Supplementary Uninsured Motorist ("SUM") Coverage By Worby Vecchio Edelman, LLP on February 01, 2018

Uninsured Motorist CoverageWe use this entry to bring you good news about an important new law passed in New York.  We have previously discussed a type of motor vehicle insurance known as Supplementary Uninsured Motorist ("SUM") Coverage (posted on August 12, 2016).  Sometimes this insurance is referred to as “underinsured” motorist insurance.

What is SUM Coverage?

As a refresher, SUM coverage can supplement the amount of insurance available to you to compensate you for your motor vehicle accident-related injuries.  This type of coverage essentially protects you from being injured in an accident as a result of a negligently owned or operated vehicle which carries less insurance that you carry.  As an example, if you carry $100,000 in SUM coverage, you won’t have to worry about a vehicle being operated with the state minimum of only $25,000 in liability insurance.  Your own company will step in to raise that ceiling to the level of $100,000.  Many companies will write a policy with a SUM limit as high as your liability limit.  That means that if you carry $500,000, or even $1,000,000 in liability coverage, you can carry that amount in SUM coverage.

SUM coverage avoids the awful situation where someone sustains very serious injuries as a result of an accident with an owner or driver with only a minimal policy available.  The problem is that many people have simply never heard of SUM coverage, and for that reason they wind up not purchasing this insurance, even though the premiums are surprisingly low, at least as compared to the premiums for liability and collision insurance.

The Driver and Family Protection Act

In December 2017, Governor Cuomo signed the "Driver and Family Protection Act."  Under this new law, automobile insurance carriers are required to offer SUM coverage with the same limit as the level of liability coverage purchased.  Customers would have the choice to “opt-out”, and not purchase this coverage at all.  SUM coverage is not required, because unlike a failure to purchase liability coverage, a failure to purchase SUM coverage hurts no one but the insured without the coverage.  The insurance company would have to obtain a signed waiver from the customer.  This will compel the insurance company to actually explain SUM coverage to the customer, and give that customer the opportunity to purchase the coverage or not.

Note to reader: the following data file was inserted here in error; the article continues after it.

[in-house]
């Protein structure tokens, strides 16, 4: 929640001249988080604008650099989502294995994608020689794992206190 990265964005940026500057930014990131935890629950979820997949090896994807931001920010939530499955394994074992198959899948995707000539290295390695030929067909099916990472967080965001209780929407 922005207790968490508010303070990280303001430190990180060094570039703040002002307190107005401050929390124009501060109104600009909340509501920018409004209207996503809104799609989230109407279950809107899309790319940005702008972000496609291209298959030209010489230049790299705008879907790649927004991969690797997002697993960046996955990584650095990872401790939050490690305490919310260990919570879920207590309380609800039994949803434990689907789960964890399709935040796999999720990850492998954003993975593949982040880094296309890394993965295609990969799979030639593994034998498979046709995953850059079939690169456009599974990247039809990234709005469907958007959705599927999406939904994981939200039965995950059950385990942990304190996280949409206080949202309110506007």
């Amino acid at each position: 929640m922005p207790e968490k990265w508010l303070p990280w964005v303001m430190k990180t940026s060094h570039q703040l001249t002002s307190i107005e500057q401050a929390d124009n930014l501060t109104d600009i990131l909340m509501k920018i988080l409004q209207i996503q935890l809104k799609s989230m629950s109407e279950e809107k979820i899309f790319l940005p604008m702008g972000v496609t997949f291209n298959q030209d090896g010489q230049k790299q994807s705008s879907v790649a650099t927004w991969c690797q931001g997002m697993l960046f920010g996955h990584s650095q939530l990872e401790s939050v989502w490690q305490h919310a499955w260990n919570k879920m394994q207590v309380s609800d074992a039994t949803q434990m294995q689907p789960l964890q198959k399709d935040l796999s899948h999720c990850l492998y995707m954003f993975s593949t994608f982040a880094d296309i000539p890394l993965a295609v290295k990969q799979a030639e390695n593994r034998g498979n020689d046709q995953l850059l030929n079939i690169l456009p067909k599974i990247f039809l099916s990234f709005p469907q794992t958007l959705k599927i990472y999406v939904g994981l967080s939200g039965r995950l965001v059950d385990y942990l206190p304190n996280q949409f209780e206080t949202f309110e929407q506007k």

The point is that the customer will be making an informed decision, instead of not purchasing SUM coverage due to not being aware that the coverage is even available.

The law becomes effective in June, 2018, 180 days after it was signed by the Governor.  The Department of Financial Services, (the old Department of Insurance exists under this agency) will most likely promulgate regulations to cover the practice aspects and minutiae of this Act.  The Act also contains a repeal date of June 30, 2020.

Review Your Insurance Policy

In the meantime, here’s our recommendation.  Take a look at the “declaration page” of your automobile insurance policy; it’s usually among the first few pages in the packet.  Review all of the coverages listed.  At some point you’ll see the words “Uninsured”, or “Supplementary Uninsured”.  If you carry only $25,000 in liability coverage, then that’s the limit of Uninsured or Supplementary Uninsured coverage that you’ll see listed.  If you carry anything more than $25,000 in liability coverage – $ 50,000, $100,000, $300,000, or even higher – and you still see that amount of $25,000 as the limit for Uninsured or Supplementary Uninsured coverage, call your insurance company and increase your coverage (you can call your broker if you didn’t purchase directly from the insurance company). 

SUM coverage is so important, and so easily affordable.  The Driver and Family Protection Act is sure to help avoid the scenario where someone is unable to obtain fair compensation because they simply didn’t know that SUM coverage was available.  We want to stress that the new law does not make SUM coverage mandatory; the law provides a common sense approach, because it gives motor vehicle insurance customers a choice.

Contact Us

The White Plains Injury Attorneys at Worby Vecchio Edelman have a combined experience of well over 100 years representing injured victims of all types of accidents.  Call us first if you’ve been hurt in a motor vehicle accident, or any other type of accident.  We’ll explain your rights, and make sure that all deadlines are met.  Being hurt in an accident is bad enough; let us handle the legal aspects.  We’ll process your case in an efficient manner, and answer all of your questions.  We work on contingency, so there’s no up-front payment involved, and you won’t owe us a fee unless we recover money on your case.

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Team at Worby Vecchio Edelman LLP

Worby Vecchio Edelman LLP

The personal injury attorneys at Worby Vecchio Edelman, LLP, have advocated for the rights of injured clients for over 40 years. Our attorneys' affiliations and recognitions include:

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